September 29, 2014

Smarter algorithms will power our future digital lives
Basically, even though most people haven't even heard of deep-learning algorithms, better ones could mean a future that includes smarter homes, and robots that care for parents and walk our dogs. "This type of research is important in that it could yield better ways to wade through the infinitely expanding pool of data driven by the Internet of Things and mobility," said Patrick Moorhead, an analyst with Moor Insights & Strategy. "Deep learning is a critical part of the future of the digital world even though most people don't know anything about it."

Can “Agile” break the Iron Triangle? Can open allocation?
Without further exploring the rabbit hole of subordinacy, let’s return to a question that I’m sure many readers have asked. Why is this set of three traits (subordinacy, dedication, and strategy) called an Iron Triangle? The answer is that an organization gets at most two from each person. To see why that is, it’s useful to examine the eight combinations formed by the absence or presence of each trait. People with zero or one of the Iron Triangle traits tend to be organizationally inert, so I won’t focus on them. At 2 out of 3, we get the MacLeod archetypes.

Jeff Hawkins on why his approach to AI will become the approach to AI
We’re very confident that by the end of the 2020s, we’re going to be settled on a dominant paradigm. It’s going to be quite different than the one we’re currently in today, where specific algorithms that excel at one task dominate. We believe it’s going to be based instead on the universal algorithms that work on many problems. They’re going to be memory-based, not mathematically based. They’re going to be based primarily on time-based patterns, and they’re going to be online learning paradigms. Our belief in this comes really from studying the brain. This is what the neocortex does.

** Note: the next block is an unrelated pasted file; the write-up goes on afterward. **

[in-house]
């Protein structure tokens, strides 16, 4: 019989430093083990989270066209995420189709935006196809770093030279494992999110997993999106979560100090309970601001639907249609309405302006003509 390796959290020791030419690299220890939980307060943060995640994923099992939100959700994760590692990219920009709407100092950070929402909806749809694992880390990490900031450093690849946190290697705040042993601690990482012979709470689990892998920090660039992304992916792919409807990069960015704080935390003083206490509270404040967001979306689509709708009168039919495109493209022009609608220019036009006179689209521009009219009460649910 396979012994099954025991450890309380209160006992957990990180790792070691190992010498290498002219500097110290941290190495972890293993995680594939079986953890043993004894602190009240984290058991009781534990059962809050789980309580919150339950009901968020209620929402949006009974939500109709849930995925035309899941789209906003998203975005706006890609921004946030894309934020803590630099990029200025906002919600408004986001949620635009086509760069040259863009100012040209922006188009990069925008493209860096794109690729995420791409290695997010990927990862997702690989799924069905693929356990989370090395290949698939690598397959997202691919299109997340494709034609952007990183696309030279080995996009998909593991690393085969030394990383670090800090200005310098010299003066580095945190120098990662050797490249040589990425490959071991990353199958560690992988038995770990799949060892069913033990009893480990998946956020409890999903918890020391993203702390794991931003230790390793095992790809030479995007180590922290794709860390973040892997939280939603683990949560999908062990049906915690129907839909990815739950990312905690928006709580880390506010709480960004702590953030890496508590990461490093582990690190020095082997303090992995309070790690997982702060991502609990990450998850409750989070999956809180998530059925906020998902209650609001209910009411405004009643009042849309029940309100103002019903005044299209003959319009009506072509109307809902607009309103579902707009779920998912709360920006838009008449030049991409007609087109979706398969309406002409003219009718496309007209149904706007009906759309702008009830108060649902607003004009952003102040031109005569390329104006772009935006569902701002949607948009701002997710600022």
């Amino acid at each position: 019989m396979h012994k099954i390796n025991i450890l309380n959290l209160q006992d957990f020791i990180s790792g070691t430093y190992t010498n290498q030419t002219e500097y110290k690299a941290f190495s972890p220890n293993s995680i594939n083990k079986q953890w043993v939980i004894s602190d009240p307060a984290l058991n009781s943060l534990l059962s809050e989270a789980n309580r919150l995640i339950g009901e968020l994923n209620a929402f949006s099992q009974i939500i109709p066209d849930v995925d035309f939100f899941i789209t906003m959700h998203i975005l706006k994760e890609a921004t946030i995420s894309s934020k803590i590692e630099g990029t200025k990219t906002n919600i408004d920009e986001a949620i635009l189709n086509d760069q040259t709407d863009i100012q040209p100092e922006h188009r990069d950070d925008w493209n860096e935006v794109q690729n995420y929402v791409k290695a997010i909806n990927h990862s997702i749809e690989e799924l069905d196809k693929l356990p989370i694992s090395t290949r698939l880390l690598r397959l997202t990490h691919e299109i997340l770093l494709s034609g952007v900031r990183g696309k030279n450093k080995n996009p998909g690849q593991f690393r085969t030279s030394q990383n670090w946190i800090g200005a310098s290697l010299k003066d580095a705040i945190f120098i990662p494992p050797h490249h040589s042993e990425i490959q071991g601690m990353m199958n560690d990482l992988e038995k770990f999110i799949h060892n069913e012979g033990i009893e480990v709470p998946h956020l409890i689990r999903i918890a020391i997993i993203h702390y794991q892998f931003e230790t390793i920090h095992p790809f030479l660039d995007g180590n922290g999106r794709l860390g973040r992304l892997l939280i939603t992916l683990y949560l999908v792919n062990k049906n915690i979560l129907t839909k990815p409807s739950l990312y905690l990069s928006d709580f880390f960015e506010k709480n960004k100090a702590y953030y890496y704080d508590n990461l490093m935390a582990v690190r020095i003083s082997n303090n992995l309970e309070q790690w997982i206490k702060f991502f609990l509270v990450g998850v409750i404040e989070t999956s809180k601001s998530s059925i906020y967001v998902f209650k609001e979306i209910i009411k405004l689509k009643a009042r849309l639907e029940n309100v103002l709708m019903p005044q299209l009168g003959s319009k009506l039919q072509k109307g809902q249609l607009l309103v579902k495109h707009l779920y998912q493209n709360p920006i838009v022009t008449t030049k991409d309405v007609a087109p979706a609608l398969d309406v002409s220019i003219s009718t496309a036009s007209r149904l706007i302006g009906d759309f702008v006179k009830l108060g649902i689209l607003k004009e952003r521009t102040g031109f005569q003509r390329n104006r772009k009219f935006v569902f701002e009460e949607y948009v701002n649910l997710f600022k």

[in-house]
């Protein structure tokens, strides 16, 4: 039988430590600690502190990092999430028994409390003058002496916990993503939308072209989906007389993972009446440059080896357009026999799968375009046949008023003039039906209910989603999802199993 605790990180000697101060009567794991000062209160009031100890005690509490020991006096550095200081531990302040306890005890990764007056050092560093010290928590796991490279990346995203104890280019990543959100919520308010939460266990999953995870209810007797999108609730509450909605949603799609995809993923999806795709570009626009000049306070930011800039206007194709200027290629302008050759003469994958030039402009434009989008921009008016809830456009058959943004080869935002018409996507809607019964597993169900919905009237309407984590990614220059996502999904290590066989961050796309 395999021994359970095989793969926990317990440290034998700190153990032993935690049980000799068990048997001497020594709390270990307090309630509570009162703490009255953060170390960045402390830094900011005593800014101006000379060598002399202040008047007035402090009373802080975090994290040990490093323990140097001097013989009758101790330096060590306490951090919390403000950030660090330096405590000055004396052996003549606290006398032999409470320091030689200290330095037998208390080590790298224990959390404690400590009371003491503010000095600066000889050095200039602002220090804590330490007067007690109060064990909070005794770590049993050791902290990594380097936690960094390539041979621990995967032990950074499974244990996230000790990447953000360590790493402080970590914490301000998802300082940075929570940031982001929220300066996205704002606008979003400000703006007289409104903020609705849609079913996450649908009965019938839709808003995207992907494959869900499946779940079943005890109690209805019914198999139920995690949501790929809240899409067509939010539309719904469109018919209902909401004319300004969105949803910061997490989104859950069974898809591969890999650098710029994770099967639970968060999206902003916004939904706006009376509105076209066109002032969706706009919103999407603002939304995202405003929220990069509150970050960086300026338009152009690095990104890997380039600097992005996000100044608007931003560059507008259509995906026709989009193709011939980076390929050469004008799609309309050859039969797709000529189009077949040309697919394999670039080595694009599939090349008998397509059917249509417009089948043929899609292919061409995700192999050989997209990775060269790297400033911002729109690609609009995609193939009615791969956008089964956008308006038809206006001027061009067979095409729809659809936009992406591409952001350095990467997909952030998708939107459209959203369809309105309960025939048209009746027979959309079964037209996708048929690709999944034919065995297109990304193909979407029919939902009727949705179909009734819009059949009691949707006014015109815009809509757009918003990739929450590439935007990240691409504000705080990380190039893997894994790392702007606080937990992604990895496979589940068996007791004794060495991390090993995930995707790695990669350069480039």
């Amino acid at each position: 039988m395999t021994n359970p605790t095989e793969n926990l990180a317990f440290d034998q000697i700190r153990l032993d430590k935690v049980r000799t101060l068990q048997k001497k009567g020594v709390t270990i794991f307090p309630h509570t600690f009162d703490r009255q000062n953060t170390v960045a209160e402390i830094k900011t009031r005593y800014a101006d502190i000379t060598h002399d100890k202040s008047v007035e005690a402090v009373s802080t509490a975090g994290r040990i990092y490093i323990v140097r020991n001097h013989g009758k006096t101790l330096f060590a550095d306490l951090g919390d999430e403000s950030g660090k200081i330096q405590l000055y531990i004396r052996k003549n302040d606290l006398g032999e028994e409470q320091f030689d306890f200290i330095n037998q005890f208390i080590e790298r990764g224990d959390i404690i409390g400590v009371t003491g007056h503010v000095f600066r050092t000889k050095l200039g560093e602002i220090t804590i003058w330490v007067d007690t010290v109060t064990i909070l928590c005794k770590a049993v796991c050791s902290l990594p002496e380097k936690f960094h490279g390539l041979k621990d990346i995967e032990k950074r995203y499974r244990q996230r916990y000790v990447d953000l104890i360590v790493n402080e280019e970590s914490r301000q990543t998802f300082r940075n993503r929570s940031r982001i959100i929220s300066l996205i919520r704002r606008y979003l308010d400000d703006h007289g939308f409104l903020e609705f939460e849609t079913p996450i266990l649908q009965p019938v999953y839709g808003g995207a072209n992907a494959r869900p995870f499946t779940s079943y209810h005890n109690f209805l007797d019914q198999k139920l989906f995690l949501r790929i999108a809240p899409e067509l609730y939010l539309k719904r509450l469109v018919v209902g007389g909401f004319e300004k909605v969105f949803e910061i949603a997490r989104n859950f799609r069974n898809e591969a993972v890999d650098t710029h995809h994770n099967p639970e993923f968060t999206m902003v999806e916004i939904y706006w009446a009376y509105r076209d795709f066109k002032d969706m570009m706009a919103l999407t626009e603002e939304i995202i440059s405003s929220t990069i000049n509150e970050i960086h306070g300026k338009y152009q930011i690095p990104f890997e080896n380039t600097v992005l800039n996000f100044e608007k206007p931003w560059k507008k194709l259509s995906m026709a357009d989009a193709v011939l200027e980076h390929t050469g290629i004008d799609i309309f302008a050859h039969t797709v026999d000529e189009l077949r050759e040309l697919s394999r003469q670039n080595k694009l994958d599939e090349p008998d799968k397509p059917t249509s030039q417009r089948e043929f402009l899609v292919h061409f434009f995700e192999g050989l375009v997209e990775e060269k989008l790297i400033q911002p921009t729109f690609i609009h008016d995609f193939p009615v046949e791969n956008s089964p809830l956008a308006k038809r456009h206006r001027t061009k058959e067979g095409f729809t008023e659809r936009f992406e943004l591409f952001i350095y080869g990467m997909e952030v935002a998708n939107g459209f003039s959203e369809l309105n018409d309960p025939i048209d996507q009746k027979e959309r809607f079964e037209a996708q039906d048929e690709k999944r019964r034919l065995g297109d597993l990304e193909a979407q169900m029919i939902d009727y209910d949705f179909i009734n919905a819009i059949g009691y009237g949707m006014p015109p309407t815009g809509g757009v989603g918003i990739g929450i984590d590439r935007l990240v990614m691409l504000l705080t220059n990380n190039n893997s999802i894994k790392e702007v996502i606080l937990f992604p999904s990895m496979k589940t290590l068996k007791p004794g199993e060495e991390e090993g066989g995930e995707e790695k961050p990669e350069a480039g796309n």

Samsung to offer PC gamers a 27-inch curved display
Critics who have reviewed curved TVs report that pictures seem to have more depth, and that objects at the edges of the screen look sharper because the curve of the display tracks the curve of your eye. But those reviews have been of TVs with screens that are at least twice as big as a computer monitor, and that are viewed across much greater distances. On the downside, faultfinders have noted that distracting reflections—especially from ambient light sources—are much more prominent in curved displays.

Be open and honest
What prevents leaders from apologizing freely, from owning up to mistakes and taking full responsibility for them? One contributor, no doubt, is the cultural axiom that leaders, particularly aspiring ones, should hide weaknesses and errors. However, we need to realize that it is not only healthy for leaders to admit their wrongdoings, but such practice can be a powerful tool for them, increasing their legitimacy among their co-workers. People need courageous leaders in order to feel there is someone to make the tough calls and to take responsibility for them; they need to know that the buck truly does stop with the leader.

5 features Windows 9 needs to succeed